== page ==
> I was looking at a dozen books as well and did not find those signes > explained, not in footnotes, not in appendicis, not as intro- or post- > chapters. They were just applied from page 1. > So I gave up.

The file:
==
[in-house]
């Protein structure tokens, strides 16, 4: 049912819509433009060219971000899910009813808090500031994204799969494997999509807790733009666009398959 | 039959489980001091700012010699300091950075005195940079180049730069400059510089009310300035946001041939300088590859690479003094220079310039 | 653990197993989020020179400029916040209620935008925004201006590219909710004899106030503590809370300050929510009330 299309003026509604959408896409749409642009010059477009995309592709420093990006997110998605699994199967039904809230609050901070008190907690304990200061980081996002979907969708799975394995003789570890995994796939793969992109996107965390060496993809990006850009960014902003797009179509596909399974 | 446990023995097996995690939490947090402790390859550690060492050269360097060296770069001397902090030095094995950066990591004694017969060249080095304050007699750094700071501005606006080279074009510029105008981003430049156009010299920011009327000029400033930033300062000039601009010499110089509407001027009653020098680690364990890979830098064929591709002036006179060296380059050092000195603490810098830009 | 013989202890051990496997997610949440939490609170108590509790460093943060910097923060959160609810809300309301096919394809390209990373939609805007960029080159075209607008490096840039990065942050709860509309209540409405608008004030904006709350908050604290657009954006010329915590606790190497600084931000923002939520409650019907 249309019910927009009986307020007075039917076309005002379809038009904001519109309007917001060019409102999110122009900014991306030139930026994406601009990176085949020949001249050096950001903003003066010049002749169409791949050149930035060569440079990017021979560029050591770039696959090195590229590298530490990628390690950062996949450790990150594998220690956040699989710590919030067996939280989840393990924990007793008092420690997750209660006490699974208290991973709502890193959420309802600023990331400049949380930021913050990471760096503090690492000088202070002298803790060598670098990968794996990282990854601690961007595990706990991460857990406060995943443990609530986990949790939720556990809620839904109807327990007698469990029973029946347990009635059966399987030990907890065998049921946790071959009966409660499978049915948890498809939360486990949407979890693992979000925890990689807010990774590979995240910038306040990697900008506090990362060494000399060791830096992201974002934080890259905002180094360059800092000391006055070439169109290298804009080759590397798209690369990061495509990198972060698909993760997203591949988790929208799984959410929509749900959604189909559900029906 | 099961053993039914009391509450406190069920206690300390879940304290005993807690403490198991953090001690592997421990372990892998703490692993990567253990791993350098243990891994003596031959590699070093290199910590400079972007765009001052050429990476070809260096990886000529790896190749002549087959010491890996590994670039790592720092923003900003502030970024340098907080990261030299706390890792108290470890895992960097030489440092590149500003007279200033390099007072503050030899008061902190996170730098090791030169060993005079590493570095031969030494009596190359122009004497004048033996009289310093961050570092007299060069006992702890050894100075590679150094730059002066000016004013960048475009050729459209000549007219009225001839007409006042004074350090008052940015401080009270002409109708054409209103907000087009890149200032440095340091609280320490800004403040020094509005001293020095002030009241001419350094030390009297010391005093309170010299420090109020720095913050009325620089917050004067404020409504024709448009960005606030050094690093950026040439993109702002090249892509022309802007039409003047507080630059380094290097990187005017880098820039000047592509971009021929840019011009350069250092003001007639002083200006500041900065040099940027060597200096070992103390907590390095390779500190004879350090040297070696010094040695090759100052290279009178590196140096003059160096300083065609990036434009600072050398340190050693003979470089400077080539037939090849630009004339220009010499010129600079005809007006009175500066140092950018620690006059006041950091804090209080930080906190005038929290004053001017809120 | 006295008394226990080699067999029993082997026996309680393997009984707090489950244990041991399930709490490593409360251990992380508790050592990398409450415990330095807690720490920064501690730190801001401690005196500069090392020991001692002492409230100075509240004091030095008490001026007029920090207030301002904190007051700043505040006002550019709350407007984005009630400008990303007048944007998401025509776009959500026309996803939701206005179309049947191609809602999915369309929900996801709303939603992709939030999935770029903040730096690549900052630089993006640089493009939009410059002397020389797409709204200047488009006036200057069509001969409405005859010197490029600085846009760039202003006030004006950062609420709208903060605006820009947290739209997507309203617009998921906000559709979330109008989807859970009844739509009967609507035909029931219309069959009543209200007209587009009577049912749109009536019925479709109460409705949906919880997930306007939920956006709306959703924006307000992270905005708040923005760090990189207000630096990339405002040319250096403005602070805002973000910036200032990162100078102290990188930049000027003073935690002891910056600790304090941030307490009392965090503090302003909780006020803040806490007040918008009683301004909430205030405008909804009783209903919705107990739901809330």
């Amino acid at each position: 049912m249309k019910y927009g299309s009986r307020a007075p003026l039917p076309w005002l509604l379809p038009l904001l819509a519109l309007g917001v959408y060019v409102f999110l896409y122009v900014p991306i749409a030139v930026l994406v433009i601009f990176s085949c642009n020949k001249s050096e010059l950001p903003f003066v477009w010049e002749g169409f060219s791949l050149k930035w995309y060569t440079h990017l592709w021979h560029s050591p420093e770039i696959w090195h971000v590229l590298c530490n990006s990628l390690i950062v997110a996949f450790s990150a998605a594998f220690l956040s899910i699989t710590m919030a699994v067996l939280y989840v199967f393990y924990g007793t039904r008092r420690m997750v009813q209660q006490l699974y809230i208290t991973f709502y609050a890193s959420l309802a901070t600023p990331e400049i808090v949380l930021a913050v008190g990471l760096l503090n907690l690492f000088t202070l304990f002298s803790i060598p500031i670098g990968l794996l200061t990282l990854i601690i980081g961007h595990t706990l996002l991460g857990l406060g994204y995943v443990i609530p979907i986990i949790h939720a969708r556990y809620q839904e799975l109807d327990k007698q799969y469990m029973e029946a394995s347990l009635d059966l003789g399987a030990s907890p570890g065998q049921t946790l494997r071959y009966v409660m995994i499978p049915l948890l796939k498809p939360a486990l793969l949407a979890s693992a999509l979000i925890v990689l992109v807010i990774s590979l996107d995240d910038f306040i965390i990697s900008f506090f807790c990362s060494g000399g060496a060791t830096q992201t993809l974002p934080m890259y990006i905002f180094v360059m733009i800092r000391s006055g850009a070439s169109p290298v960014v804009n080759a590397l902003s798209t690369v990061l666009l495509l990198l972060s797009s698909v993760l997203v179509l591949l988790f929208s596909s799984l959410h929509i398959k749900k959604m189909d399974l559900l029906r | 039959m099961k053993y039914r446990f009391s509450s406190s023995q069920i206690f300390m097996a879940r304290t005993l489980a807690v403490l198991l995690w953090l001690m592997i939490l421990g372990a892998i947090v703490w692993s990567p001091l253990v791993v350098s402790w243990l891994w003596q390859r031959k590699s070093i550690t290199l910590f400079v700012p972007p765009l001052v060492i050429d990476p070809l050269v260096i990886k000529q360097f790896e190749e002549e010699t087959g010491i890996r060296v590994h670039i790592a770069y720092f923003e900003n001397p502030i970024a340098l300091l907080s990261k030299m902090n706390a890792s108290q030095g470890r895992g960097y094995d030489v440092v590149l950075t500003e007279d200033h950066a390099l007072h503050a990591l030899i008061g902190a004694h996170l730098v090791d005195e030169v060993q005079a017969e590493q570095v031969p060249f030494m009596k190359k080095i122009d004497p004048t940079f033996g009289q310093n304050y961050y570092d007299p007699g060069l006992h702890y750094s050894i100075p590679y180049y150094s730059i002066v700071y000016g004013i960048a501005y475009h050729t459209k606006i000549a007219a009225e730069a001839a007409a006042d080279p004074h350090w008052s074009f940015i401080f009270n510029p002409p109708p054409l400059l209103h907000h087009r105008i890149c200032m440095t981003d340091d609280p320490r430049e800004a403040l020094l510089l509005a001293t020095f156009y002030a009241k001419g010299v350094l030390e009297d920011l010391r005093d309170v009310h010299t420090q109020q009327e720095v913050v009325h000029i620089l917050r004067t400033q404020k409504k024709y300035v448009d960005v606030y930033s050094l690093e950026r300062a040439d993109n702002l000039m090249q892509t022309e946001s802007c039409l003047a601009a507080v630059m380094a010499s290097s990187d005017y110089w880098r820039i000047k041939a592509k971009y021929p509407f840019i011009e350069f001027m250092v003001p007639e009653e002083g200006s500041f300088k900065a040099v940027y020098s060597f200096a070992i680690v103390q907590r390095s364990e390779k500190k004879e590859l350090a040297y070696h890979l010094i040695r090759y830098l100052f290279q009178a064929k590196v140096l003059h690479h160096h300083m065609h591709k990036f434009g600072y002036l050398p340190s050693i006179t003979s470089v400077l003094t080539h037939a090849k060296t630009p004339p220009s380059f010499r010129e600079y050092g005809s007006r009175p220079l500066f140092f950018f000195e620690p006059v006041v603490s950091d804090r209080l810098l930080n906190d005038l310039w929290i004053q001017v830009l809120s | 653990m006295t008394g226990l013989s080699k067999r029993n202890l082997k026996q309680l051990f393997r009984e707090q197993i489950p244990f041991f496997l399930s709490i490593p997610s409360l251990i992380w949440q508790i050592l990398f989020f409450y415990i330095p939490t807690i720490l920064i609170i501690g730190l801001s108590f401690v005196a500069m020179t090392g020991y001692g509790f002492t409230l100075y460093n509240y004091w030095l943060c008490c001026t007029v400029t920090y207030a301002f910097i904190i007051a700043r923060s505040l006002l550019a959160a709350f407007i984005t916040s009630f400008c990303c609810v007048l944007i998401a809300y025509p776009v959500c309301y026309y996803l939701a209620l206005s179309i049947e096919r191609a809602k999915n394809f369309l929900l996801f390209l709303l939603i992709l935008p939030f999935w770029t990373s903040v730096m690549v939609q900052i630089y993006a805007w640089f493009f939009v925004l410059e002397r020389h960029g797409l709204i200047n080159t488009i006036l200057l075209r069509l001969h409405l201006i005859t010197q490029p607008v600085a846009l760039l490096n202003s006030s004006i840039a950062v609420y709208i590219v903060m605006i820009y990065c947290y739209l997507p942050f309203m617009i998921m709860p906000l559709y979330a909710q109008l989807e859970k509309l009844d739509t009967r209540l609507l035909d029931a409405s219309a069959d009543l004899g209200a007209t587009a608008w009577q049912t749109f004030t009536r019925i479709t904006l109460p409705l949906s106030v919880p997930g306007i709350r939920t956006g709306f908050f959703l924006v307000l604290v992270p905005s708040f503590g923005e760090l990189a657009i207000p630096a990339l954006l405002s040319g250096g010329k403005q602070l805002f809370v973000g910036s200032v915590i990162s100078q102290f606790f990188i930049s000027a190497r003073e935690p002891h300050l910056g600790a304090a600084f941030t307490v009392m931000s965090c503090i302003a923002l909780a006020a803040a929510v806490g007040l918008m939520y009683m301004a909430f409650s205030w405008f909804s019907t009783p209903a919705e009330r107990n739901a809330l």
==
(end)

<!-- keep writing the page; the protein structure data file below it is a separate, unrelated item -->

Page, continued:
That's funny. I never had that experience. There *are* a great many signs to learn, but somehow I read all the books in the right order so that I know the simpler signs that the more complex signs were being explained with. :) --Abram On Mon, May 18, 2009 at 3:00 PM, John Mikes <jami...@gmail.com> wrote: > Bruno: > > could you tell in one sentence YOUR identification for logic? > (I can read the dictionaries, Wiki, etc.) > I always say :common sense, but what I am referring to is > -- -- M Y -- -- common sense, > distorted - OK, interpreted - according to my genetic built, my experience > (sum of memories), instinctive/emotional traits and all the rest ab out what > we have no idea today yet. > > I never studied 'formal' logic, because I wanted to start on my own (online > mostly) and ALL started using signs not even reproducible on keyboards and > not explained what they are standing for. As I guessed: the 'professors' > issued "notes" at the beginning of the college-courses (($$s?)) and THERE > the students could learn the 'vocabulary' of those signs. > You also use some of them. > > I was looking at a dozen books as well and did not find those signes > explained, not in footnotes, not in appendicis, not as intro- or post- > chapters. They were just applied from page 1. > So I gave up. > > John M > > On Mon, May 18, 2009 at 12:54 PM, Bruno Marchal <marc...@ulb.ac.be> wrote: >> >> Hi Abram, >> >> >> On 24 Apr 2009, at 18:55, Abram Demski wrote: >> >> > >> > I'm starting a mailing list for logic, and I figured some people from >> > here might be interested. >> > >> > http://groups.google.com/group/one-logic >> >> Interesting! Thanks for the link. But logic is full of mathematical >> mermaids and I am personally more problem driven. I may post some day >> an argument for logical pluralism (even a classical logical argument >> for logical pluralism!), though. Ah! but you can easily guess the >> nature of the argument ... >> >> >> > >> > >> > I've looked around for a high-quality group that discusses these >> > things, but I haven't really found one. The logic-oriented mailing >> > lists I've seen are either closed to the public (being only for >> > professional logicians, or only for a specific university), or >> > abandoned, filled with spam, et cetera. >> >> >> >> But it is a very large domain, and a highly technical subject. It is >> not taught in all the universities. It is not a well known subject. >> Unlike quantum mechanics and theoretical computer science, the >> difficulty is in grasping what the subject is about. >> It take time to understand the difference between formal implication >> and deduction. I have problem to explain the difference between >> computation and description of computation ... >> >> >> >> >> > So, I figured, why not try to >> > start my own? >> >> >> Why not? Actually I have many questions in logic, but all are >> technical and long to explain. Some have been solved by Eric, who then >> raised new interesting question. >> >> Have you heard about the Curry Howard isomorphism? I have send posts >> on this list on the combinators, and one of the reason for that is >> that combinators can be used for explaining that CH correspondence >> which relates in an amazing way logic and computer science. >> >> Do you know Jean-Louis Krivine? A french logician who try to extend >> the CH (Curry Howard) isomorphism on classical logic and set theory. I >> am not entirely convinced by the details but I suspect something quite >> fundamental and important for the future of computer science and logic. >> You can take a look, some of its paper are in english. >> http://www.pps.jussieu.fr/~krivine/ >> Jean-Louis Krivine wrote also my favorite book in set theory. >> The CH correspondence of the (classical) Pierce law as a comp look! >> >> Don't hesitate to send us link to anything relating computer science >> and logic (like the Curry-Howard isomorphism), because, although I >> doubt it can be used easily in our framework, in a direct way, it >> could have some impact in the future. Category theory is a very nice >> subject too, but is a bit technically demanding at the start. Yet, it >> makes possible to link knot theory, quantum computation, number >> theory, gravity, ... >> Not yet consciousness, though. Intensional free mathematics still >> resist ... >> >> >> > >> > >> > In fact, I originally joined this list hoping for a logic-oriented >> > mailing list. I haven't been entirely disappointed there, >> >> You are kind! >> >> >> > but at the >> > same time that isn't what this list is really intended for. >> >> Logic is a very interesting field. Too bad it is not so well known by >> the large public. The everything list is more "theory of everything" >> oriented. Logic has a big role to play, (assuming comp) but physics, >> cognitive science and even "theology" can hardly be avoided in a truly >> unifying quest ... And we try to be as less technic as possible, which >> is for me very hard, ... oscillating between UDA and AUDA. >> >> Best, >> >> Bruno >> >> >> >> http://iridia.ulb.ac.be/~marchal/ >> >> >> >> >> > -- Abram Demski http://dragonlogic-ai.blogspot.com/ --~--~---------~--~----~------------~-------~--~----~ You received this message because you are subscribed to the Google Groups "Everything List" group. To post to this group, send email to firstname.lastname@example.org To unsubscribe from this group, send email to everything-list+unsubscr...@googlegroups.com For more options, visit this group at http://groups.google.com/group/everything-list?hl=en -~----------~----~----~----~------~----~------~--~---